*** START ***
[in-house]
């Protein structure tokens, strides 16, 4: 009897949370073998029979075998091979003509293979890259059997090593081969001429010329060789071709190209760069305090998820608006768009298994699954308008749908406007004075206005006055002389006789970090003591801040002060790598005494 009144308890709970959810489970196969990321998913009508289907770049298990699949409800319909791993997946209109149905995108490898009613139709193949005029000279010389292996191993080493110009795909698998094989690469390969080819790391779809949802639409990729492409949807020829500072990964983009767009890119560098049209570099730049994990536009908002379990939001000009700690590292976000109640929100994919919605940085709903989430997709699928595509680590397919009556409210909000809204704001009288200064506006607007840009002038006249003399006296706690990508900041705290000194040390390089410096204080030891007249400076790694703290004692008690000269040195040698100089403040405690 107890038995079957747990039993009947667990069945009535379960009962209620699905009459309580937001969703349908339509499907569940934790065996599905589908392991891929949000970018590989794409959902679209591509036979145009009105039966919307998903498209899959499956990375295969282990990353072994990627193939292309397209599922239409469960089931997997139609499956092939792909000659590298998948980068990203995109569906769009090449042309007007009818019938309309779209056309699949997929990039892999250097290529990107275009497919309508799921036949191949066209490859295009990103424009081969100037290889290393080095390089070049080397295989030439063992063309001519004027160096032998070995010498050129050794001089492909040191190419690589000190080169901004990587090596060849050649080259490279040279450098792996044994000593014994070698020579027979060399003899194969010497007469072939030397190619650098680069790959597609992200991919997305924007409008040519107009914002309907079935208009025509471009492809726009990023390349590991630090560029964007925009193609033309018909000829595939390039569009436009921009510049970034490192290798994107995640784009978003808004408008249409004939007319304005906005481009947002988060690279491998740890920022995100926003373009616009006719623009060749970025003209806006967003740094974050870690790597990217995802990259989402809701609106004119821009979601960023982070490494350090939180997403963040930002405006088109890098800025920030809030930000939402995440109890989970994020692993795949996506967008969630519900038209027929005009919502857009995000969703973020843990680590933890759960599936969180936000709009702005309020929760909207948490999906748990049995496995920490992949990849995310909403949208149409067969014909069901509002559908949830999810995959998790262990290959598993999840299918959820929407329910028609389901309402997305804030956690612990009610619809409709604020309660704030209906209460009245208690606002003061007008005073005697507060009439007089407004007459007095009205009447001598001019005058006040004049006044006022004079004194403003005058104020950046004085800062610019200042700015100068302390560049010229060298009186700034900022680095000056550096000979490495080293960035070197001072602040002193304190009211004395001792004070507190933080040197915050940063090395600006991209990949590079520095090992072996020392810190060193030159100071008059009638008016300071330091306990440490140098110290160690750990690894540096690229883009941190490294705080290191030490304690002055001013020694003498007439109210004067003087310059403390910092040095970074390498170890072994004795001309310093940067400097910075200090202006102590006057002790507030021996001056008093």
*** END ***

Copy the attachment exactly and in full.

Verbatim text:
[in-house]
């Protein structure tokens, strides 16, 4: 009897949370073998029979075998091979003509293979890259059997090593081969001429010329060789071709190209760069305090998820608006768009298994699954308008749908406007004075206005006055002389006789970090003591801040002060790598005494 009144308890709970959810489970196969990321998913009508289907770049298990699949409800319909791993997946209109149905995108490898009613139709193949005029000279010389292996191993080493110009795909698998094989690469390969080819790391779809949802639409990729492409949807020829500072990964983009767009890119560098049209570099730049994990536009908002379990939001000009700690590292976000109640929100994919919605940085709903989430997709699928595509680590397919009556409210909000809204704001009288200064506006607007840009002038006249003399006296706690990508900041705290000194040390390089410096204080030891007249400076790694703290004692008690000269040195040698100089403040405690 107890038995079957747990039993009947667990069945009535379960009962209620699905009459309580937001969703349908339509499907569940934790065996599905589908392991891929949000970018590989794409959902679209591509036979145009009105039966919307998903498209899959499956990375295969282990990353072994990627193939292309397209599922239409469960089931997997139609499956092939792909000659590298998948980068990203995109569906769009090449042309007007009818019938309309779209056309699949997929990039892999250097290529990107275009497919309508799921036949191949066209490859295009990103424009081969100037290889290393080095390089070049080397295989030439063992063309001519004027160096032998070995010498050129050794001089492909040191190419690589000190080169901004990587090596060849050649080259490279040279450098792996044994000593014994070698020579027979060399003899194969010497007469072939030397190619650098680069790959597609992200991919997305924007409008040519107009914002309907079935208009025509471009492809726009990023390349590991630090560029964007925009193609033309018909000829595939390039569009436009921009510049970034490192290798994107995640784009978003808004408008249409004939007319304005906005481009947002988060690279491998740890920022995100926003373009616009006719623009060749970025003209806006967003740094974050870690790597990217995802990259989402809701609106004119821009979601960023982070490494350090939180997403963040930002405006088109890098800025920030809030930000939402995440109890989970994020692993795949996506967008969630519900038209027929005009919502857009995000969703973020843990680590933890759960599936969180936000709009702005309020929760909207948490999906748990049995496995920490992949990849995310909403949208149409067969014909069901509002559908949830999810995959998790262990290959598993999840299918959820929407329910028609389901309402997305804030956690612990009610619809409709604020309660704030209906209460009245208690606002003061007008005073005697507060009439007089407004007459007095009205009447001598001019005058006040004049006044006022004079004194403003005058104020950046004085800062610019200042700015100068302390560049010229060298009186700034900022680095000056550096000979490495080293960035070197001072602040002193304190009211004395001792004070507190933080040197915050940063090395600006991209990949590079520095090992072996020392810190060193030159100071008059009638008016300071330091306990440490140098110290160690750990690894540096690229883009941190490294705080290191030490304690002055001013020694003498007439109210004067003087310059403390910092040095970074390498170890072994004795001309310093940067400097910075200090202006102590006057002790507030021996001056008093």